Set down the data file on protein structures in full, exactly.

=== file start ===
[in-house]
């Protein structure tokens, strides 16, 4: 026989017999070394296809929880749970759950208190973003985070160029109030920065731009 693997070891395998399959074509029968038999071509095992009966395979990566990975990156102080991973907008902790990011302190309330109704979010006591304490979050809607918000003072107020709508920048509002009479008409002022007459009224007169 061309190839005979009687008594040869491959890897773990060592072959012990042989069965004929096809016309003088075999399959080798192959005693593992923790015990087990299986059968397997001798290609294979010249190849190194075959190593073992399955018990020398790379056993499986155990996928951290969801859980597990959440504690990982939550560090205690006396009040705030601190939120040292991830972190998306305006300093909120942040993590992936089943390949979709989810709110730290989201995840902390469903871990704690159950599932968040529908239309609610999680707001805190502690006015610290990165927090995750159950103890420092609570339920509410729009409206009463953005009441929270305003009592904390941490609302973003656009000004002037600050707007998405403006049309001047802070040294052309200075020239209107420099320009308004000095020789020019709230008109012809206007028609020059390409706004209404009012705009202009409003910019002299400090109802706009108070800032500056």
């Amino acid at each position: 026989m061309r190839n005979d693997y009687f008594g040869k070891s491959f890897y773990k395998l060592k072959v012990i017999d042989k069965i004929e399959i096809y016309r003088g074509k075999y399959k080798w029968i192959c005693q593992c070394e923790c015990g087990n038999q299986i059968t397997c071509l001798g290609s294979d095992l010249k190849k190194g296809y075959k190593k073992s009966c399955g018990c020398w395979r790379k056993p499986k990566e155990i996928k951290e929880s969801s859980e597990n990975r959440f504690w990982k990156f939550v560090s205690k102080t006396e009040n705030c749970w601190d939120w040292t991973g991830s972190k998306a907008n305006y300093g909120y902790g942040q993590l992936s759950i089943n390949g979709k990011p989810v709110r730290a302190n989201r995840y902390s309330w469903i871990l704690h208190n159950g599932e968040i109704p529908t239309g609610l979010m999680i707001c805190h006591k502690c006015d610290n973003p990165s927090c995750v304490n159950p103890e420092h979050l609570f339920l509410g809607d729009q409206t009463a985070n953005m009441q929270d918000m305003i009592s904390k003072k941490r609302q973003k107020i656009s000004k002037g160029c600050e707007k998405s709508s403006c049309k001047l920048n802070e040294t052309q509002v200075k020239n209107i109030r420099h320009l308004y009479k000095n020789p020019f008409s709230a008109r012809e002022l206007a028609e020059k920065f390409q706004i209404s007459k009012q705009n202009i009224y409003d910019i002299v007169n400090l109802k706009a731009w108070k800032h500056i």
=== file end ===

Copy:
[in-house]
């Protein structure tokens, strides 16, 4: 026989017999070394296809929880749970759950208190973003985070160029109030920065731009 693997070891395998399959074509029968038999071509095992009966395979990566990975990156102080991973907008902790990011302190309330109704979010006591304490979050809607918000003072107020709508920048509002009479008409002022007459009224007169 061309190839005979009687008594040869491959890897773990060592072959012990042989069965004929096809016309003088075999399959080798192959005693593992923790015990087990299986059968397997001798290609294979010249190849190194075959190593073992399955018990020398790379056993499986155990996928951290969801859980597990959440504690990982939550560090205690006396009040705030601190939120040292991830972190998306305006300093909120942040993590992936089943390949979709989810709110730290989201995840902390469903871990704690159950599932968040529908239309609610999680707001805190502690006015610290990165927090995750159950103890420092609570339920509410729009409206009463953005009441929270305003009592904390941490609302973003656009000004002037600050707007998405403006049309001047802070040294052309200075020239209107420099320009308004000095020789020019709230008109012809206007028609020059390409706004209404009012705009202009409003910019002299400090109802706009108070800032500056």
């Amino acid at each position: 026989m061309r190839n005979d693997y009687f008594g040869k070891s491959f890897y773990k395998l060592k072959v012990i017999d042989k069965i004929e399959i096809y016309r003088g074509k075999y399959k080798w029968i192959c005693q593992c070394e923790c015990g087990n038999q299986i059968t397997c071509l001798g290609s294979d095992l010249k190849k190194g296809y075959k190593k073992s009966c399955g018990c020398w395979r790379k056993p499986k990566e155990i996928k951290e929880s969801s859980e597990n990975r959440f504690w990982k990156f939550v560090s205690k102080t006396e009040n705030c749970w601190d939120w040292t991973g991830s972190k998306a907008n305006y300093g909120y902790g942040q993590l992936s759950i089943n390949g979709k990011p989810v709110r730290a302190n989201r995840y902390s309330w469903i871990l704690h208190n159950g599932e968040i109704p529908t239309g609610l979010m999680i707001c805190h006591k502690c006015d610290n973003p990165s927090c995750v304490n159950p103890e420092h979050l609570f339920l509410g809607d729009q409206t009463a985070n953005m009441q929270d918000m305003i009592s904390k003072k941490r609302q973003k107020i656009s000004k002037g160029c600050e707007k998405s709508s403006c049309k001047l920048n802070e040294t052309q509002v200075k020239n209107i109030r420099h320009l308004y009479k000095n020789p020019f008409s709230a008109r012809e002022l206007a028609e020059k920065f390409q706004i209404s007459k009012q705009n202009i009224y409003d910019i002299v007169n400090l109802k706009a731009w108070k800032h500056i």